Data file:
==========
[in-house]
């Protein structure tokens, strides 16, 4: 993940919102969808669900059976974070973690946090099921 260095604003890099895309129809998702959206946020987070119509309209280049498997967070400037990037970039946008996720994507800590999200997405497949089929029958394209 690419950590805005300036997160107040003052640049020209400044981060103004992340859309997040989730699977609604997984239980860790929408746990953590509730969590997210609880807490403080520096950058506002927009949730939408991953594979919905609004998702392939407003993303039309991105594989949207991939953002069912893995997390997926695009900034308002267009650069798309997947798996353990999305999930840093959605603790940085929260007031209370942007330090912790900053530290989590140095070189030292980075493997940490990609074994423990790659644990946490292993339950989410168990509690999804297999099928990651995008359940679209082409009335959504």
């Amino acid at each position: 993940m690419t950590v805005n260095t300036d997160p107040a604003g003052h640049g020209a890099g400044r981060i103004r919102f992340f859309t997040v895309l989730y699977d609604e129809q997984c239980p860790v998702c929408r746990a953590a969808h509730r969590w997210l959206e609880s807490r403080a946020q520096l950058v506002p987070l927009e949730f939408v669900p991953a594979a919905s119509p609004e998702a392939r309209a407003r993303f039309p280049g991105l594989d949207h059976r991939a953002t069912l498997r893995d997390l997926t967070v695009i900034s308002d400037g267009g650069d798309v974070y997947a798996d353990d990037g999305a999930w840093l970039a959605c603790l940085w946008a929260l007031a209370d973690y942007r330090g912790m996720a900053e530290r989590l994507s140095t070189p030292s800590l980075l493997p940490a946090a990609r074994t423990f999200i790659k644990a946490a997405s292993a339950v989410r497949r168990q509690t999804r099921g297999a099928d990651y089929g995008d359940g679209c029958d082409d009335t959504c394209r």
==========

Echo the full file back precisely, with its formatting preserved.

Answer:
[in-house]
């Protein structure tokens, strides 16, 4: 993940919102969808669900059976974070973690946090099921 260095604003890099895309129809998702959206946020987070119509309209280049498997967070400037990037970039946008996720994507800590999200997405497949089929029958394209 690419950590805005300036997160107040003052640049020209400044981060103004992340859309997040989730699977609604997984239980860790929408746990953590509730969590997210609880807490403080520096950058506002927009949730939408991953594979919905609004998702392939407003993303039309991105594989949207991939953002069912893995997390997926695009900034308002267009650069798309997947798996353990999305999930840093959605603790940085929260007031209370942007330090912790900053530290989590140095070189030292980075493997940490990609074994423990790659644990946490292993339950989410168990509690999804297999099928990651995008359940679209082409009335959504």
């Amino acid at each position: 993940m690419t950590v805005n260095t300036d997160p107040a604003g003052h640049g020209a890099g400044r981060i103004r919102f992340f859309t997040v895309l989730y699977d609604e129809q997984c239980p860790v998702c929408r746990a953590a969808h509730r969590w997210l959206e609880s807490r403080a946020q520096l950058v506002p987070l927009e949730f939408v669900p991953a594979a919905s119509p609004e998702a392939r309209a407003r993303f039309p280049g991105l594989d949207h059976r991939a953002t069912l498997r893995d997390l997926t967070v695009i900034s308002d400037g267009g650069d798309v974070y997947a798996d353990d990037g999305a999930w840093l970039a959605c603790l940085w946008a929260l007031a209370d973690y942007r330090g912790m996720a900053e530290r989590l994507s140095t070189p030292s800590l980075l493997p940490a946090a990609r074994t423990f999200i790659k644990a946490a997405s292993a339950v989410r497949r168990q509690t999804r099921g297999a099928d990651y089929g995008d359940g679209c029958d082409d009335t959504c394209r």